There are many methods in which experts use to identify a rocking horse. When you know where to look, you can not only find the maker of the horse, but even the decade it was made. The most common horses we see in the workshop are Ayres, Collinson, Lines and Baby Carriage. We at the Rocking Horse Works are always happy to help and will use our years of expert knowledge to identify your horse free of charge. Simply send us a photograph in the post or via email and we will get back to you to confirm the identity of your loyal friend. In the meantime, have a look at our guide to identifying your horse from the comfort of your own home.
In this guide we have included the most common makers and two other popular manufacturers that are less well recognised. If you have not managed to identify your horse amongst our examples or would simply like more information on the history of rocking horses and their makers, please don’t hesitate to get in touch. Alison will be happy to help! 01630 653 194 / firstname.lastname@example.org
Paintwork- Dappling,dark and bold, a lot of black used.Bright red garish eyes, nostril and mouth.
Eyes- Upholstery pins were used for eyes.
Hair- Mane and tail, both curly.
Tack-Red corduroy, used for saddle middle, the rest of the saddle made from leatherette.Bridle, nailed on, many decorative tacks used on dawdle and bridle.
Stand- Rectangular linear pillars,Diamond cut out on top of pillars
(Often misconstrued as Collinson Horses)
Paintwork- Dappling, a lot of bold black used, but in a more patched finer format than that of a Collinson
Eyes- Glass eyes were used
Hair- curly cows tail hair (as Collinsons)
Tack- saddle has no saddle block,The saddle itself made from fabric, sometimes velvet, the skirt and rest of tack made from leatherette, sometimes real leather was used. The blanket, or numbna, made from cotton.
Stand – Rectangular linear posts Rounded ends on the horizontal rails, Brackets or hinges on top of stand have three holes in. BCL Rambler Transfer on base of stand.
Paint work – Beautiful, subtle face and body painting.
Eyes- Glass eyes
Hair- Horse hair mane and tail
Tack-Leather padded saddle,Blankets, Classic shape with angular pointed corners
Stand- Beautiful turned pillars, but with indented collar.Brackets,or hinges have three bolt/screw holeBrackets sometimes have initials of company engraved on underside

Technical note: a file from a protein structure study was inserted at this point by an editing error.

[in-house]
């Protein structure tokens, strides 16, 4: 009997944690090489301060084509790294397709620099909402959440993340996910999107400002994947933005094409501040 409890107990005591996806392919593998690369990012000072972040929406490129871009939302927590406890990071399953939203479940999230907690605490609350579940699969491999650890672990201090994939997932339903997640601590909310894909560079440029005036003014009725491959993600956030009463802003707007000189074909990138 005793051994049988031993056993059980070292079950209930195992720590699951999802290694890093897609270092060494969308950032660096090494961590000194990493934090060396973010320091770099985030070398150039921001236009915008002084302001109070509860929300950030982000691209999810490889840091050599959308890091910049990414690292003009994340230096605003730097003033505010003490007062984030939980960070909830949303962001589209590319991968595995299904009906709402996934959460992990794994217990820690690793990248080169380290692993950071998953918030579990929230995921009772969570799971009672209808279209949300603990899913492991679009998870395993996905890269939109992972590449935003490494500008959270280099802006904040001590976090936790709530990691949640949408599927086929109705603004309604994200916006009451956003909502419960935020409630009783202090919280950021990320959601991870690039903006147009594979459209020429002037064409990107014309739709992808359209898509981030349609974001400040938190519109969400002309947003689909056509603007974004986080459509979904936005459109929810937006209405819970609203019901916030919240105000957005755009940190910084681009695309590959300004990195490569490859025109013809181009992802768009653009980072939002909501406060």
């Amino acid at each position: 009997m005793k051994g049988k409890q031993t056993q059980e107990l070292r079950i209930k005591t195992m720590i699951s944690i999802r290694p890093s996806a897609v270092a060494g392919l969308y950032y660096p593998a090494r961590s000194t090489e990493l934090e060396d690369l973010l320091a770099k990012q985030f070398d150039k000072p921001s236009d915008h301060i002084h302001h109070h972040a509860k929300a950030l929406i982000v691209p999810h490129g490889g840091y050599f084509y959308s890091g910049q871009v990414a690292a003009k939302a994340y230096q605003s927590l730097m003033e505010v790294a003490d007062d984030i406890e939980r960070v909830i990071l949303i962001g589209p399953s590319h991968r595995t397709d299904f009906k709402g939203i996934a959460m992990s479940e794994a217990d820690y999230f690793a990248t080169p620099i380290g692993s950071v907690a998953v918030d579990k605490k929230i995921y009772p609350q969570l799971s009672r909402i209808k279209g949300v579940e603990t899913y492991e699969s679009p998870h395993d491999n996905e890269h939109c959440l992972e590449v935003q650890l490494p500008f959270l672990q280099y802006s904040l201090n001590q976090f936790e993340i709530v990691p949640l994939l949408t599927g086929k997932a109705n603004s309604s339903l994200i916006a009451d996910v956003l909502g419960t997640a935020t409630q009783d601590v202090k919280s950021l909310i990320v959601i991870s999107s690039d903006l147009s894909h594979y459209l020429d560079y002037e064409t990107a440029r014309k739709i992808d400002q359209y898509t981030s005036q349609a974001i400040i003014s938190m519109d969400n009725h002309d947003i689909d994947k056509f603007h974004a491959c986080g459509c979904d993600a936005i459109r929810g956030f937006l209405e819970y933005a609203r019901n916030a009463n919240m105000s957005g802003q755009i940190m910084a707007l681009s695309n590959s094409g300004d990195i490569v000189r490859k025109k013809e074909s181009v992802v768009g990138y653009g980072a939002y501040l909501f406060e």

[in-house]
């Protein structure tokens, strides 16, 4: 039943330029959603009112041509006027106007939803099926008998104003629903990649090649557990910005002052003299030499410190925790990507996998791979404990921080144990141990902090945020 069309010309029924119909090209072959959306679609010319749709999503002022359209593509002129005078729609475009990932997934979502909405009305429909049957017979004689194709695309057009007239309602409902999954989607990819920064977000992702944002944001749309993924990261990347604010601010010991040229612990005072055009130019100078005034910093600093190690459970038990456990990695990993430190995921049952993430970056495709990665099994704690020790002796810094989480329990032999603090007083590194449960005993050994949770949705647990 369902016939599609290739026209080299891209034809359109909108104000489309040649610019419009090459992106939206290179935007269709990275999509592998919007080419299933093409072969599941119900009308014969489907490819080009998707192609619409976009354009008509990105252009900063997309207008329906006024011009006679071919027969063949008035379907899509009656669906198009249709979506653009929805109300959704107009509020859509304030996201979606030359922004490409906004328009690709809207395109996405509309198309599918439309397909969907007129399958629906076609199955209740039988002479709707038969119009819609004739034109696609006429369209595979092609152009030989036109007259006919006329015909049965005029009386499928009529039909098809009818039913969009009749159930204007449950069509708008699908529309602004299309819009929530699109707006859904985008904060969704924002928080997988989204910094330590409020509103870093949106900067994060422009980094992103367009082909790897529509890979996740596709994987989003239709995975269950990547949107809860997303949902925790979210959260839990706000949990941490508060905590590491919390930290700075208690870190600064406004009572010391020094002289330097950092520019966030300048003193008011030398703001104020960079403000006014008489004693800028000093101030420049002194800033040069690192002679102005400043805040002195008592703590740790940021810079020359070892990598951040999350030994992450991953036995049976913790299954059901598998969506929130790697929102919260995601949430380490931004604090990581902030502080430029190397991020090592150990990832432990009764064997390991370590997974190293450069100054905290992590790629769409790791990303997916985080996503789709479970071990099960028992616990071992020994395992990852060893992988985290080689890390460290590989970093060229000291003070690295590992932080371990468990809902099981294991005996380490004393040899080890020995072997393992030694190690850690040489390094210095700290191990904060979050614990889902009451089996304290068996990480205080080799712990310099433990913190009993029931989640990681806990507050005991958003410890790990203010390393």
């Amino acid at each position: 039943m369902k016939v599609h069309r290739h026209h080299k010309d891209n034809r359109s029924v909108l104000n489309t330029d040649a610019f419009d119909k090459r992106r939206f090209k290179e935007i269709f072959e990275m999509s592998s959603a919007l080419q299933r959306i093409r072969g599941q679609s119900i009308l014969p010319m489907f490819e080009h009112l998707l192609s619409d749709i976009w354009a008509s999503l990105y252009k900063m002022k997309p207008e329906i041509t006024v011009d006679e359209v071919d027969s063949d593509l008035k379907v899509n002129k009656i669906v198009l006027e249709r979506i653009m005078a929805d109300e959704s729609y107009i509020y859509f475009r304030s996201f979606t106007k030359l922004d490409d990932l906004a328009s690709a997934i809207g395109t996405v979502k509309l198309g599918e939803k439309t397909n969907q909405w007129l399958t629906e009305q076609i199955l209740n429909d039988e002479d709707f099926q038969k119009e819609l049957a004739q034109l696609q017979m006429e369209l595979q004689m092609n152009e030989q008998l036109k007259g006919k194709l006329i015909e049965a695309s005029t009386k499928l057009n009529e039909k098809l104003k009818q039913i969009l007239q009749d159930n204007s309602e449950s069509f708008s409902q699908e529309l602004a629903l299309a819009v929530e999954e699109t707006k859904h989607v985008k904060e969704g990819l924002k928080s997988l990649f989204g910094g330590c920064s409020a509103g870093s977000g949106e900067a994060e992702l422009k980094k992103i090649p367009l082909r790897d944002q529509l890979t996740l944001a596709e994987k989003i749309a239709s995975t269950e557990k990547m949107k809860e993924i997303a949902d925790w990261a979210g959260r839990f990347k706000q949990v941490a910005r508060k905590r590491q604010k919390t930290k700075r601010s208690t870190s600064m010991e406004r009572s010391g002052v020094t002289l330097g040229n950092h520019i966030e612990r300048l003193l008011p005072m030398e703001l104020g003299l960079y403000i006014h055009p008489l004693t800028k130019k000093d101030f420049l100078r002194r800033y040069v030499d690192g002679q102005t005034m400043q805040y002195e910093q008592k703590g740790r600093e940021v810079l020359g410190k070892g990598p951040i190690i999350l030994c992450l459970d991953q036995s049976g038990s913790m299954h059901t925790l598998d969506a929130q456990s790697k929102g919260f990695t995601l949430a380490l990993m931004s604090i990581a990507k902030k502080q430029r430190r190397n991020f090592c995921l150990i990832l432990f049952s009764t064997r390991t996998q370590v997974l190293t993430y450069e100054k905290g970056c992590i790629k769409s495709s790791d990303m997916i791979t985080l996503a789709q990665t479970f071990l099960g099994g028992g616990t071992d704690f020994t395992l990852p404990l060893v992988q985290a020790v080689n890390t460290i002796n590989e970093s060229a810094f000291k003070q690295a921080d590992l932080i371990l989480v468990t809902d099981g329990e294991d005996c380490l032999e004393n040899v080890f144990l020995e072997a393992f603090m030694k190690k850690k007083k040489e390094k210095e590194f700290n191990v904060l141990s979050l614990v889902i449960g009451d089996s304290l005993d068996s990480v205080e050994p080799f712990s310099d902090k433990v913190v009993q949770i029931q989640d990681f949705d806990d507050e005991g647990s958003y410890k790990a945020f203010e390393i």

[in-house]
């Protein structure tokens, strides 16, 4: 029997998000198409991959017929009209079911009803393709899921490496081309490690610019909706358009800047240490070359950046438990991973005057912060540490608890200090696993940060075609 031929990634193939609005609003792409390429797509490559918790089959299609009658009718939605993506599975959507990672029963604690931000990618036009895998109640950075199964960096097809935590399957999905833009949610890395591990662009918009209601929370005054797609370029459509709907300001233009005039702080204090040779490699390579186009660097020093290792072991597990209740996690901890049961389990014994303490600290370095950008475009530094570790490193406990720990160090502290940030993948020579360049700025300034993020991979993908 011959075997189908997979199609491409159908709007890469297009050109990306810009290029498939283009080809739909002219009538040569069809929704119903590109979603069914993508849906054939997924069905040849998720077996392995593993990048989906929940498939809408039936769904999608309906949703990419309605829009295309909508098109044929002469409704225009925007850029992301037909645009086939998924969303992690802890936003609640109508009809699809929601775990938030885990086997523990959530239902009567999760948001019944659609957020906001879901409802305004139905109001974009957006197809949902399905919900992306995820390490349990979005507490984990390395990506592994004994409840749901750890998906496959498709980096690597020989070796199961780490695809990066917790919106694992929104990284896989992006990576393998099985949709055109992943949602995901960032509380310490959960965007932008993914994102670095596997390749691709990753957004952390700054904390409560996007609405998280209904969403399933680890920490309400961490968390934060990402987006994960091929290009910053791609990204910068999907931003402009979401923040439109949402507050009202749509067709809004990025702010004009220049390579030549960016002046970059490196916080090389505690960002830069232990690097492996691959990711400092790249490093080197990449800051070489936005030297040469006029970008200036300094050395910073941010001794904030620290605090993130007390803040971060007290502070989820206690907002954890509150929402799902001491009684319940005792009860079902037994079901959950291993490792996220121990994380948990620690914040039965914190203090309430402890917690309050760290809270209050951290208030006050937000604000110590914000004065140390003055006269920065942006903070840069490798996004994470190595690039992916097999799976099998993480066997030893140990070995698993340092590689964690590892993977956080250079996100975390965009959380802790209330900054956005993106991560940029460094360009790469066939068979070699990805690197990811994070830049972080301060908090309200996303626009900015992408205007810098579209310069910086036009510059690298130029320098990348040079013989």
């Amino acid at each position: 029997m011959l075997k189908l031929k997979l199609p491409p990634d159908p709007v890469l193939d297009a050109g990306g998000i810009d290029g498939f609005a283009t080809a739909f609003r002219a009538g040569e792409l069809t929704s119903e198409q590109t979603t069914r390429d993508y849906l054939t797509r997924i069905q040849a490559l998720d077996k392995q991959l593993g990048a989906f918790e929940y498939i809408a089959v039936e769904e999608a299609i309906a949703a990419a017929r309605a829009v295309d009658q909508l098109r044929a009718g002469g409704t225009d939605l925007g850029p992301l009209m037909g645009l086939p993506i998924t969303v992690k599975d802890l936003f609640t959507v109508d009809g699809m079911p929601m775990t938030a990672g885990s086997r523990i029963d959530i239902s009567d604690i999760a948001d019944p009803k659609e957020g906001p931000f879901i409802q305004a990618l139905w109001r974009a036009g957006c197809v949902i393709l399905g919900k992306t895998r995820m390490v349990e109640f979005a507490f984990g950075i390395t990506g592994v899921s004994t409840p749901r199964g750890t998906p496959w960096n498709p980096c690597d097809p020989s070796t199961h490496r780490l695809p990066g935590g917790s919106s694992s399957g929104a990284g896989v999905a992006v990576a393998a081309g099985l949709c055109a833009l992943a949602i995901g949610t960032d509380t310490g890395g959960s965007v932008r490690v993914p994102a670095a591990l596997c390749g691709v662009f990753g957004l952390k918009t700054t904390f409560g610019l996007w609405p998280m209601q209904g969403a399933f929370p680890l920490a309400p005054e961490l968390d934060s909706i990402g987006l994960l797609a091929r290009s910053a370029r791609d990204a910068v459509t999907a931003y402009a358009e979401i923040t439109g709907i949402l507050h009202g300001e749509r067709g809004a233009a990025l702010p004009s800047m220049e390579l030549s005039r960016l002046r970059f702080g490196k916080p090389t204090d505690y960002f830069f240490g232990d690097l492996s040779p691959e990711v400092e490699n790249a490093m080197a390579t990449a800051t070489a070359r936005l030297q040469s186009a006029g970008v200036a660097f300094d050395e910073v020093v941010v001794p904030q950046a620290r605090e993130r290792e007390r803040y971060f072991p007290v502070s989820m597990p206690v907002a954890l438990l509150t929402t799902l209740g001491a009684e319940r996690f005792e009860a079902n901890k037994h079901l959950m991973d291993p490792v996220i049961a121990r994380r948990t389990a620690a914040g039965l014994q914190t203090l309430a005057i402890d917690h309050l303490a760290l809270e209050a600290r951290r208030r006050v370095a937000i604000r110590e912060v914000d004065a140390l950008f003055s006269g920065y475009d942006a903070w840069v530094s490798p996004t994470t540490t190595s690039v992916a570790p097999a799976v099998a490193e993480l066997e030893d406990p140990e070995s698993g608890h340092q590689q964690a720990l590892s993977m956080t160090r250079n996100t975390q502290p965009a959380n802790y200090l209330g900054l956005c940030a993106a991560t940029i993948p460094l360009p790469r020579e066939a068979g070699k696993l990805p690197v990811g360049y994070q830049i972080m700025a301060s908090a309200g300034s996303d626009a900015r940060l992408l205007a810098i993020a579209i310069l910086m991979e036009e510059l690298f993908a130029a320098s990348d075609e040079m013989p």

Also– Thistle logo sometimes included on front of martingale, seen on the right.
Special G & J Lines Brothers model
More streamlined features on the head
Featured a removable saddle and nailed on bridle
Body Shape- Forward facing head Stocky body Unusual profiled legs(They used a Leeway carver)
Hair- real horse hair mane and tail
Tack- Leather saddle and padded saddle
Stand- Classic pillars, similar to Ayres. Brackets, two pairs each end. Horizontal rails, had rounded ends with cut out profile each end.
Body- vertical head, simple stocky body shape shapeless straight uprightish legs.
Paint- basic Dappling
Tack- Leather padded saddle, no saddle block
Stand- Pillars, thin and unshapley. Horizontal rails had rounded ends
Circa 1864, to out break of First World War 1914
Shape- Finely carved and shape, with lovely intricate heads.Heads often turned to one side.
Paintwork- Beautiful subtle Dappling, heads exquisitely painted.
Eyes- Glass eyes always used, beautifully painted and highlighted.
Hair- long horse hair used. Dapple, light grey and brown being most used colours.
Tack- Real leather padded saddle . Bridles, made out of leather, occasionally removable. The blanket, or numna, made out of cotton edged in white braid. Blanket cut out in square shape with slightly round corners.
Stand- Normally made from pine, with beautiful classic turned pillars. Brackets, or hinges, have four bolt holes in each.
(Ayres horses were quite often mounted on bow rockers)